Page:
Monday, March 29, 2010

Control and Domestic Violence

An interesting discussion arose recently when a woman posed a question about dealing with her fiance's behavior.  She called him "jealous."  What most of us saw in her description, even those who'd never had experience with domestic violence, was control.  That's what domestic violence is about, after all.  It doesn't occur because someone likes to hit people; it occurs because someone wants to control someone else.  It's not just a loss of temper, either.  Most abusers aren't going around beating up their bosses.  Oh, no, they save it for those closest to them - their significant others, their children, sometimes even their parents, especially if the parents are elderly.  People they can control.

Since it's about control, domestic violence isn't always physical.  It can be more insidious than that, mental and emotional abuse that can do more damage than a slap to the face.

In the case of this woman who posed the question about her fiance, she described him as someone who's "always been very jealous."  This man, who she says makes her feel like the most important person in the world, forces her to tell him if she thinks that anyone else besides him is attractive.  He used to ask her if she'd "been being good."  Her fiance won't go to therapy regarding his issues, because he "doesn't believe in it."  He tried it once before and "said it didn't work."  He has called her "whorish."  In the past, when she found someone attractive, he got angry at her and yelled at her.  Most recently, he "got sad" when she found someone else attractive.

His jealousy frustrates her, and this is her response:  "I know that what I'm doing seems wrong and I've volunteered to go to counseling... I don't often think of other men and [my fiance and I] spend almost every minute we don't work together."  Still, the issue flares up every month or so.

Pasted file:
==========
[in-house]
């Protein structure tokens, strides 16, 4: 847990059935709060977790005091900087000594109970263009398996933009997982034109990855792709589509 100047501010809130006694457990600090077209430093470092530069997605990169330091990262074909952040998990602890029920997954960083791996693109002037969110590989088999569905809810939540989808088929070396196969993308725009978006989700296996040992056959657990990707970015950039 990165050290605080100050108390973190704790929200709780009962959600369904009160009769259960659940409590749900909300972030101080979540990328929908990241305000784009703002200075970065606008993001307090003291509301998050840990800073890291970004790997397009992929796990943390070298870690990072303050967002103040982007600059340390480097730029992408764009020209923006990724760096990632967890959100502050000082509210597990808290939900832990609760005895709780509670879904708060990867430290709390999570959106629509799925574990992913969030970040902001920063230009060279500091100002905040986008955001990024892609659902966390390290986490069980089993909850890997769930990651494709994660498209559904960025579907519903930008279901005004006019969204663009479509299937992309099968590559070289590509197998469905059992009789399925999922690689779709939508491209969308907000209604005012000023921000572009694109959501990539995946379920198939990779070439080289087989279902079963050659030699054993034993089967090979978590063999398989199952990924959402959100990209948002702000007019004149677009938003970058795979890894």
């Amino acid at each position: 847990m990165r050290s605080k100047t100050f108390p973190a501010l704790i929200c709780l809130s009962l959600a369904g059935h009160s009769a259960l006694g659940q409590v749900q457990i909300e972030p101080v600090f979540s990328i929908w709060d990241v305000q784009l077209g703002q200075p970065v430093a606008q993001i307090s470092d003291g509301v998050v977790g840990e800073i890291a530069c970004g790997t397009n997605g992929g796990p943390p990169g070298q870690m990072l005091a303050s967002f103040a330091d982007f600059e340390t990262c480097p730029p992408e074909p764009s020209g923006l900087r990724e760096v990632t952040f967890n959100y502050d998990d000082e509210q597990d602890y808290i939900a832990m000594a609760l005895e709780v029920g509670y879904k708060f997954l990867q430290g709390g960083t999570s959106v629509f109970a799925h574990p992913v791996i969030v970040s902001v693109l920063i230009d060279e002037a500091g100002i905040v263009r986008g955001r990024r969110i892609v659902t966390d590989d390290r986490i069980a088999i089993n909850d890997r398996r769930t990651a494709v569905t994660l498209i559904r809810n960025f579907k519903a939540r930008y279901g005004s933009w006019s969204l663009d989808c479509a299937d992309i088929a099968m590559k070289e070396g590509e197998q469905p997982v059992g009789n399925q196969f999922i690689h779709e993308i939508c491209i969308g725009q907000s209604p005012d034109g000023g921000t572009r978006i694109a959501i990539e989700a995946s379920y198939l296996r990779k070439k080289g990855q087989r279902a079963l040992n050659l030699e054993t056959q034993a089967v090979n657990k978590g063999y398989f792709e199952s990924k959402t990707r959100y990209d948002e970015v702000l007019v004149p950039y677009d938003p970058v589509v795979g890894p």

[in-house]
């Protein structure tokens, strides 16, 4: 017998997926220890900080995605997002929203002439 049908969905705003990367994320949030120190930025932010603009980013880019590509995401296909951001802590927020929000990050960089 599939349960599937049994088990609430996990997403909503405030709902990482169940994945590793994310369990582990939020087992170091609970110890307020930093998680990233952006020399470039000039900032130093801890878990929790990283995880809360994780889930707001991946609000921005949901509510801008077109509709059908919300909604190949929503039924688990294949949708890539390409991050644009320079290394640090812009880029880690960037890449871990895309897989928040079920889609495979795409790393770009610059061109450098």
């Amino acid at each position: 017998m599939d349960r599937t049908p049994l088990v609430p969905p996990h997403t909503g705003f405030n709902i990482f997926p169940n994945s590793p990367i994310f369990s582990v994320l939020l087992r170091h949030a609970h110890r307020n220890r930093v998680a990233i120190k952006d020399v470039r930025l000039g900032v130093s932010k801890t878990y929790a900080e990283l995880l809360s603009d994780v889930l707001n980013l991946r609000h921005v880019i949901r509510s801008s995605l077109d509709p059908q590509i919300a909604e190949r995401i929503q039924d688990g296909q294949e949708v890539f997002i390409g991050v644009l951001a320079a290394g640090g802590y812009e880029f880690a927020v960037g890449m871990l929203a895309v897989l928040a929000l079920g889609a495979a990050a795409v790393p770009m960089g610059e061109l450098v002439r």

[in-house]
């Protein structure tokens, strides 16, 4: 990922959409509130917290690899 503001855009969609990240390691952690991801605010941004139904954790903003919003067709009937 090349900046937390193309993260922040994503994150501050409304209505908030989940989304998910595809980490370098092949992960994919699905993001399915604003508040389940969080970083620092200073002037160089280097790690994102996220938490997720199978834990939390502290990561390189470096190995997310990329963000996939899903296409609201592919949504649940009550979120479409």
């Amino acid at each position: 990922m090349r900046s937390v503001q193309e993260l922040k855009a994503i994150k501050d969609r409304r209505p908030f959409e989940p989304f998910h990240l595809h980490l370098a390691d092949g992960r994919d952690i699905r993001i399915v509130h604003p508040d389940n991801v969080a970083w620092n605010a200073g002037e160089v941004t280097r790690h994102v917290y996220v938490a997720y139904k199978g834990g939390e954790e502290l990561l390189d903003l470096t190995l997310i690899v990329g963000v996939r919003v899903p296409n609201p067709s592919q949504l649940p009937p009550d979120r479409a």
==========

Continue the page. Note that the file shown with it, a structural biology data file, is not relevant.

Meanwhile, she moved out of her parents' house a year ago because her mom was reading her texts, thereby finding out that she was sexually active at age 20.  This, she deemed "extremely abusive."  Even though her parents insisted that they would not try to break up the couple, this woman was "sure they would have."  Later, the woman says that she told her fiance she left her family and moved to another state "for him."  She's told him she's given him everything she has.  Without her parents' support, she's had to leave school and works two jobs while her fiance completes his degree and works one job.

She believes they'd have no place to go if they broke up.

This is textbook stuff.  I've been working with victims of domestic violence since 1989, and these are the red flags I see:

First, abusers will cut their victims off from their friends and family.  They will convince the victims that their families hate them and won't accept them back, they convince them that their families are conspiring against them.  They make themselves their victims' sole support system.  They take the victims out of school - an education is dangerous.  They stunt their victims' educations and careers to make them more dependent on the abusers.

Then, the control.  This guy wanted to know all of his fiancee's thoughts and punish her for them.  He made her feel wrong for having perfectly normal thoughts.  He has her believing she's somehow evil for looking at or even thinking about another man.  He has made her  uncomfortable in her own skin and has her believing there is something wrong with her; enough that she's willing to go to counseling to fix herself for him.

The name-calling.  And she accepts it as deserved.

The end result is that the victim comes to believe that she needs her abuser and has nowhere to go.  She thinks her family won't take her back.  She has no friends.  Her education is incomplete and her career stunted.  Plus, her brain doesn't work properly and she's a whore.  She needs him.  He's got her trapped.  The thing is, he's got her trapped with lies.  She could go back to her family, to a friend, to a shelter.  She could leave and get out... before getting married, before kids, before it becomes more difficult.

If you are this girl, get out.  If you were this girl, and now you're married, now there are kids, now it's more difficult... get out anyway.  It's never too late.  I once met a woman in her 70s who'd been married for 50 years to an abusive husband before she finally got up the courage and scavenged enough dropped change from the couch cushions to take the bus to the courthouse and file a complaint for domestic violence.

If she can, you can.

If you are a victim of domestic violence, get help.  Call the National Domestic Violence Hotline at 1-800-799-SAFE (7233) or TTY at 1-800-787-3224.
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